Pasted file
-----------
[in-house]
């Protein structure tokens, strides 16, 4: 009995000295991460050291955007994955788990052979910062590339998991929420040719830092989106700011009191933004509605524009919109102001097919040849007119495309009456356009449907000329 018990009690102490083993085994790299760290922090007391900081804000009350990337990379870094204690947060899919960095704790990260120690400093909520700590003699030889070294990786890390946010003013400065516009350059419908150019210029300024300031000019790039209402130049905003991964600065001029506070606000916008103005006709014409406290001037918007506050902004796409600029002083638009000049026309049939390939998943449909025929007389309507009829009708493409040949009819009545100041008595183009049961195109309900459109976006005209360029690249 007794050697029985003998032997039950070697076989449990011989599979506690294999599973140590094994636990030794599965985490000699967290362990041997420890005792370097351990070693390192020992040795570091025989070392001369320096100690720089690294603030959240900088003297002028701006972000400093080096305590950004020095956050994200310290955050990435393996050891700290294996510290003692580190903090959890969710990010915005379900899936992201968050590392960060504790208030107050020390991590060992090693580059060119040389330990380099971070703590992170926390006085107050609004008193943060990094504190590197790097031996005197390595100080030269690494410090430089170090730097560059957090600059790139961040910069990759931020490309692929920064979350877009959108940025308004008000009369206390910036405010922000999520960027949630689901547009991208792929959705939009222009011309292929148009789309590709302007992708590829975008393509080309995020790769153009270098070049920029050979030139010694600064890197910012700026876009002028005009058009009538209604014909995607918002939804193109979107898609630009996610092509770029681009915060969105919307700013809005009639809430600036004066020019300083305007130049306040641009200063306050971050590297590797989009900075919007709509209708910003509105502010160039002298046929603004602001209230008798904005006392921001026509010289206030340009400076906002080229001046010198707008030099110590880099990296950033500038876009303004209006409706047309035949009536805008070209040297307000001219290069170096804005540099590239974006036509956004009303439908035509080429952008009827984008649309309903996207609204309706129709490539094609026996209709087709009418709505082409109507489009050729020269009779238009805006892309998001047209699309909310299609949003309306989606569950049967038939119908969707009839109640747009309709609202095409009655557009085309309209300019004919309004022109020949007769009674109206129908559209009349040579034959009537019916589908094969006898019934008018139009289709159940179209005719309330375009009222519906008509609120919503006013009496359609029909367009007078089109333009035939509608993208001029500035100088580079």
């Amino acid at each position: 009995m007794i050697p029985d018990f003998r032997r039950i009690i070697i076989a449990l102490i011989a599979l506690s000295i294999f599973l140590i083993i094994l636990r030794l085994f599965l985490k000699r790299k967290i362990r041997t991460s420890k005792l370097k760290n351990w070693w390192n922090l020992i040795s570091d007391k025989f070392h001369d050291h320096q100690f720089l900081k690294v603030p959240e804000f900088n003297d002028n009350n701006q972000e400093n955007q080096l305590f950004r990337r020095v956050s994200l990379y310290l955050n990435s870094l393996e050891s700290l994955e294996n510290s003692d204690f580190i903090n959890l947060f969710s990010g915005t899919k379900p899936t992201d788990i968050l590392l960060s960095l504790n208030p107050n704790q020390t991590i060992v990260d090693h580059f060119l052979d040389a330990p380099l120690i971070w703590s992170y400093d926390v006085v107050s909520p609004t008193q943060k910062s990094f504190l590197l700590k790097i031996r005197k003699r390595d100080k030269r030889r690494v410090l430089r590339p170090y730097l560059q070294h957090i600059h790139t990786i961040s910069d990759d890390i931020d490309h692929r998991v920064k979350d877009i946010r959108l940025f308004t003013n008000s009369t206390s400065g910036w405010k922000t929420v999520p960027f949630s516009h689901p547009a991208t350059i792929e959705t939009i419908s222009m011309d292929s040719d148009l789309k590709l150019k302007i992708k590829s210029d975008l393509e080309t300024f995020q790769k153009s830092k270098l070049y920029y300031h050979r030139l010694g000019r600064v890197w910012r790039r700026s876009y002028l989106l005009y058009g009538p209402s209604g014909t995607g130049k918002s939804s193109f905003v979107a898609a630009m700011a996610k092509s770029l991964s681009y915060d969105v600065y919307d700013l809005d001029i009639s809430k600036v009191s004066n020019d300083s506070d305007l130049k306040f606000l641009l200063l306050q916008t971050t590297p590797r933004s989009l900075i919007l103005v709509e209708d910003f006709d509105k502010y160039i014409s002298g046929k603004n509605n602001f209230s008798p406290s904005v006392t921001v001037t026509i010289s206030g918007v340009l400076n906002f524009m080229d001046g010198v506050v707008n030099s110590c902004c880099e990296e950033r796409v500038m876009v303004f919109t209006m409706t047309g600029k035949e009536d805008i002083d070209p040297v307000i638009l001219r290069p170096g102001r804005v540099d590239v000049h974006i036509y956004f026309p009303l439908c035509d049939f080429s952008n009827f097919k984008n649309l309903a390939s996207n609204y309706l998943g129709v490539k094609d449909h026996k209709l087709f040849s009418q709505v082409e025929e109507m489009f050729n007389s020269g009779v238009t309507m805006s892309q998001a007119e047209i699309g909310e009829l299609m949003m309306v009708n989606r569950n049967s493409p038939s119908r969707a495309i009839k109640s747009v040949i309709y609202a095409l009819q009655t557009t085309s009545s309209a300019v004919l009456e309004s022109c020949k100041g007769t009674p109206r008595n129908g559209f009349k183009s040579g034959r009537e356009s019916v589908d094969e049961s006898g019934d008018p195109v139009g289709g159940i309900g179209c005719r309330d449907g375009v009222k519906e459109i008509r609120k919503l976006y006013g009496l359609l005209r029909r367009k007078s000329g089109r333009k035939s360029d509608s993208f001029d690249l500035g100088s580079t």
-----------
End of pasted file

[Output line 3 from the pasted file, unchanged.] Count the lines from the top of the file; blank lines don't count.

């Amino acid at each position: 009995m007794i050697p029985d018990f003998r032997r039950i009690i070697i076989a449990l102490i011989a599979l506690s000295i294999f599973l140590i083993i094994l636990r030794l085994f599965l985490k000699r790299k967290i362990r041997t991460s420890k005792l370097k760290n351990w070693w390192n922090l020992i040795s570091d007391k025989f070392h001369d050291h320096q100690f720089l900081k690294v603030p959240e804000f900088n003297d002028n009350n701006q972000e400093n955007q080096l305590f950004r990337r020095v956050s994200l990379y310290l955050n990435s870094l393996e050891s700290l994955e294996n510290s003692d204690f580190i903090n959890l947060f969710s990010g915005t899919k379900p899936t992201d788990i968050l590392l960060s960095l504790n208030p107050n704790q020390t991590i060992v990260d090693h580059f060119l052979d040389a330990p380099l120690i971070w703590s992170y400093d926390v006085v107050s909520p609004t008193q943060k910062s990094f504190l590197l700590k790097i031996r005197k003699r390595d100080k030269r030889r690494v410090l430089r590339p170090y730097l560059q070294h957090i600059h790139t990786i961040s910069d990759d890390i931020d490309h692929r998991v920064k979350d877009i946010r959108l940025f308004t003013n008000s009369t206390s400065g910036w405010k922000t929420v999520p960027f949630s516009h689901p547009a991208t350059i792929e959705t939009i419908s222009m011309d292929s040719d148009l789309k590709l150019k302007i992708k590829s210029d975008l393509e080309t300024f995020q790769k153009s830092k270098l070049y920029y300031h050979r030139l010694g000019r600064v890197w910012r790039r700026s876009y002028l989106l005009y058009g009538p209402s209604g014909t995607g130049k918002s939804s193109f905003v979107a898609a630009m700011a996610k092509s770029l991964s681009y915060d969105v600065y919307d700013l809005d001029i009639s809430k600036v009191s004066n020019d300083s506070d305007l130049k306040f606000l641009l200063l306050q916008t971050t590297p590797r933004s989009l900075i919007l103005v709509e209708d910003f006709d509105k502010y160039i014409s002298g046929k603004n509605n602001f209230s008798p406290s904005v006392t921001v001037t026509i010289s206030g918007v340009l400076n906002f524009m080229d001046g010198v506050v707008n030099s110590c902004c880099e990296e950033r796409v500038m876009v303004f919109t209006m409706t047309g600029k035949e009536d805008i002083d070209p040297v307000i638009l001219r290069p170096g102001r804005v540099d590239v000049h974006i036509y956004f026309p009303l439908c035509d049939f080429s952008n009827f097919k984008n649309l309903a390939s996207n609204y309706l998943g129709v490539k094609d449909h026996k209709l087709f040849s009418q709505v082409e025929e109507m489009f050729n007389s020269g009779v238009t309507m805006s892309q998001a007119e047209i699309g909310e009829l299609m949003m309306v009708n989606r569950n049967s493409p038939s119908r969707a495309i009839k109640s747009v040949i309709y609202a095409l009819q009655t557009t085309s009545s309209a300019v004919l009456e309004s022109c020949k100041g007769t009674p109206r008595n129908g559209f009349k183009s040579g034959r009537e356009s019916v589908d094969e049961s006898g019934d008018p195109v139009g289709g159940i309900g179209c005719r309330d449907g375009v009222k519906e459109i008509r609120k919503l976006y006013g009496l359609l005209r029909r367009k007078s000329g089109r333009k035939s360029d509608s993208f001029d690249l500035g100088s580079t």